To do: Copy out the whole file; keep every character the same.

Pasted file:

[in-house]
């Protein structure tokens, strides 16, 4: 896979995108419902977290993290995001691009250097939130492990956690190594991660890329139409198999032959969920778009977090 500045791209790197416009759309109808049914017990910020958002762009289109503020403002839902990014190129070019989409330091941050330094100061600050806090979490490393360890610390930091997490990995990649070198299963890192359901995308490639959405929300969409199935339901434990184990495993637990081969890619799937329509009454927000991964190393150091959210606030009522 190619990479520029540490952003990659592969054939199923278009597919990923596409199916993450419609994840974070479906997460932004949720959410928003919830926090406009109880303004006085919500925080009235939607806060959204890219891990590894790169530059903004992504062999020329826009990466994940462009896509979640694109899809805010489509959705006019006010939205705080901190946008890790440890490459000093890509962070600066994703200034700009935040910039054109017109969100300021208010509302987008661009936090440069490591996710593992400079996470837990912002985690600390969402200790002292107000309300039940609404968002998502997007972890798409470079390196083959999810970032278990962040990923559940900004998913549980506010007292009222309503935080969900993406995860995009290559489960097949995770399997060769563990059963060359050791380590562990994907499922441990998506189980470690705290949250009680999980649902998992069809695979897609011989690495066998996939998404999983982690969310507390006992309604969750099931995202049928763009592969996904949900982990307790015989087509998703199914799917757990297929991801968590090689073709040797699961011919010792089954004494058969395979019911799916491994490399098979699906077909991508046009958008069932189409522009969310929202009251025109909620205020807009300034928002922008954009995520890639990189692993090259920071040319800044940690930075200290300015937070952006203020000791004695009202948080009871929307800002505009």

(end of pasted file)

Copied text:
[in-house]
């Protein structure tokens, strides 16, 4: 896979995108419902977290993290995001691009250097939130492990956690190594991660890329139409198999032959969920778009977090 500045791209790197416009759309109808049914017990910020958002762009289109503020403002839902990014190129070019989409330091941050330094100061600050806090979490490393360890610390930091997490990995990649070198299963890192359901995308490639959405929300969409199935339901434990184990495993637990081969890619799937329509009454927000991964190393150091959210606030009522 190619990479520029540490952003990659592969054939199923278009597919990923596409199916993450419609994840974070479906997460932004949720959410928003919830926090406009109880303004006085919500925080009235939607806060959204890219891990590894790169530059903004992504062999020329826009990466994940462009896509979640694109899809805010489509959705006019006010939205705080901190946008890790440890490459000093890509962070600066994703200034700009935040910039054109017109969100300021208010509302987008661009936090440069490591996710593992400079996470837990912002985690600390969402200790002292107000309300039940609404968002998502997007972890798409470079390196083959999810970032278990962040990923559940900004998913549980506010007292009222309503935080969900993406995860995009290559489960097949995770399997060769563990059963060359050791380590562990994907499922441990998506189980470690705290949250009680999980649902998992069809695979897609011989690495066998996939998404999983982690969310507390006992309604969750099931995202049928763009592969996904949900982990307790015989087509998703199914799917757990297929991801968590090689073709040797699961011919010792089954004494058969395979019911799916491994490399098979699906077909991508046009958008069932189409522009969310929202009251025109909620205020807009300034928002922008954009995520890639990189692993090259920071040319800044940690930075200290300015937070952006203020000791004695009202948080009871929307800002505009």